The cycle of the Jewish year has many starting points, and many periods of celebration. As the Mishnah noted long ago, there is not one Rosh Hashanah, but four: there are different calendrical cycles for different kinds of things.

In this vein, the Rebbe would often recall the Talmudic debate about whether the world was first created on the 25th of Adar, making Nissan the first month, or on the 25th of Elul, making Tishrei the first month. These two calendarical beginnings, the Rebbe explained, mirror one another as complementary paths in our service of G‑d. Beginning in Nissan, Divine redemption and revelation is bestowed from on high. It is then that we celebrate the redemption from Egypt, and three months later—in Sivan—the giving of the Torah. Beginning in Tishrei, we seek to raise ourselves up from below. It is then that we seek within our own depths to draw forth the depth of all things, returning to our true selves and to G‑d. And three months later—in Kislev—we celebrate the outpouring of Torah’s concealed wellsprings: the teachings of Kabbalah as expounded and explicated by the chassidic masters.

The oldest and best-known of Kislev’s chassidic celebrations occurs on its 19th day (Yud-Tes Kislev). But this month includes many other special occasions, beginning from its very first day (Rosh Chodesh), which was first established as a chassidic celebration as recently as 1977. This is a month of freedom and edification, of joy and transformation, and it climaxes with the eight-day festival of Chanukah. Of course, this holiday of miracles long predates Chassidism. But as with all other aspects of Jewish, life, learning and practice, Chanukah shines with an entirely new degree of luminosity when experienced through the chassidic prism.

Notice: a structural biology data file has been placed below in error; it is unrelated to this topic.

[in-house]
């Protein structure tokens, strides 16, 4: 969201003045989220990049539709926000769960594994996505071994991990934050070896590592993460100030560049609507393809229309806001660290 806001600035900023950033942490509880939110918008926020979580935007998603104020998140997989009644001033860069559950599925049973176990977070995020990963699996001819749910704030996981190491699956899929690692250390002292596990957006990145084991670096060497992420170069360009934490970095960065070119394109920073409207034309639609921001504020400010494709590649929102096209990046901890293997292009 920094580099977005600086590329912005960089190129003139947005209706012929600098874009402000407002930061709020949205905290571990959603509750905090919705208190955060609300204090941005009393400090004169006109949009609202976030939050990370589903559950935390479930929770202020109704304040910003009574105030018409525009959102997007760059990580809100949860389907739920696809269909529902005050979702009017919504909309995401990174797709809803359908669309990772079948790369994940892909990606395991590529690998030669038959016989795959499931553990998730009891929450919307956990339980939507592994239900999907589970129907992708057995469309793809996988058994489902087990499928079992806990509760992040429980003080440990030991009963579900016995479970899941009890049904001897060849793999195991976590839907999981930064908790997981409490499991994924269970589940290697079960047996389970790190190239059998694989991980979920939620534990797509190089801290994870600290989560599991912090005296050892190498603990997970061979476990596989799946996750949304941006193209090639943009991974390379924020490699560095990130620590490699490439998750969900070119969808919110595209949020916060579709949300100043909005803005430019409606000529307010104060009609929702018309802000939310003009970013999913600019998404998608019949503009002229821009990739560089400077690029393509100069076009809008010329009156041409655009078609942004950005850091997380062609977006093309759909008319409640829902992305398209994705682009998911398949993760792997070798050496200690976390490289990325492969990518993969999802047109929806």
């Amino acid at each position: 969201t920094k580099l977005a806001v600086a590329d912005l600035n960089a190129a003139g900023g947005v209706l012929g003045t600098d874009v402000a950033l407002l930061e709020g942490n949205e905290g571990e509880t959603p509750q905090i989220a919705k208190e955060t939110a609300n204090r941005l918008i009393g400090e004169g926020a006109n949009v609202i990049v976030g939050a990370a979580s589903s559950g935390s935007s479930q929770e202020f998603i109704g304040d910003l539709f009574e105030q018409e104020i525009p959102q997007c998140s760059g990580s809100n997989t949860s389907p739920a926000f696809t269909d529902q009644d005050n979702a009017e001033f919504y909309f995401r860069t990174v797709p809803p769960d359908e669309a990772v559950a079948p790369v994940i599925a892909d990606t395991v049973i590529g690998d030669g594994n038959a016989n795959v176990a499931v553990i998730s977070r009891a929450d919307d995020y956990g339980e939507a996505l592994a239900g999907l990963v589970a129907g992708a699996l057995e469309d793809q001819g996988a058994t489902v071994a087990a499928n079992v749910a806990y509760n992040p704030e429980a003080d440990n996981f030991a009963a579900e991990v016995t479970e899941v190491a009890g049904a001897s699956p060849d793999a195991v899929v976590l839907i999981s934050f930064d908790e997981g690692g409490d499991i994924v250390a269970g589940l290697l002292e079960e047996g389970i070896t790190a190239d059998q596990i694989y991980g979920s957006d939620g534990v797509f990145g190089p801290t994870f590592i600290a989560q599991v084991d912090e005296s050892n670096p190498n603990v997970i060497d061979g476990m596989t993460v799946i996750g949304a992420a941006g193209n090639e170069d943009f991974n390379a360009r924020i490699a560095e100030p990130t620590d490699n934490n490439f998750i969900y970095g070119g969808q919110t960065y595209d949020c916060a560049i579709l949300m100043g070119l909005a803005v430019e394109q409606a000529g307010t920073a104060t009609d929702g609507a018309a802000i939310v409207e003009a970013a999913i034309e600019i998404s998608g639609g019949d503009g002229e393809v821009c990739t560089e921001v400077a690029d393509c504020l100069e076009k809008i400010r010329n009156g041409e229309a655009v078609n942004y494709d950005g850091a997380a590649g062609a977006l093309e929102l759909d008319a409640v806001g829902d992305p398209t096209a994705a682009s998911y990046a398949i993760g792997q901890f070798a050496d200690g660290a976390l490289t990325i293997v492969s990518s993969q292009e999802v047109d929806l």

So here are five celebratory highlights from the chassidic month of Kislev:

1. Rosh Chodesh Kislev

This photo was taken at the first farbrengen led by the Rebbe after suffering a
major heart attack. Unbeknownst to most of the audience, doctors were using
cardiac monitors to observe the Rebbe’s condition throughout the farbrengen.
This photo was taken at the first farbrengen led by the Rebbe after suffering a major heart attack. Unbeknownst to most of the audience, doctors were using cardiac monitors to observe the Rebbe’s condition throughout the farbrengen.

The first day of the month (Rosh Chodesh) marks the return of the Rebbe—Rabbi Menachem M. Schneerson, of righteous memory—to public life after suffering a major heart attack just thirty-eight days earlier. During the celebrations of the evening of Shemini Atzeret in the year 1977 (5738), while dancing with the Torahs in the main synagogue, the Rebbe’s face suddenly turned pale. As he sat back in his chair, the chassidim knew that something was very wrong, and the synagogue was quickly cleared. Yet the Rebbe stoically completed the last dance together with his brother-in-law Rabbi Shmaryahu Gurary. Dr. Ira Weiss, who flew in from Chicago to treat the Rebbe, testified that “on a scale of ten, he had the full ten heart attack . . . it involved such extensive damage that in anyone’s normal medical experience one would worry about the possibility of survival.”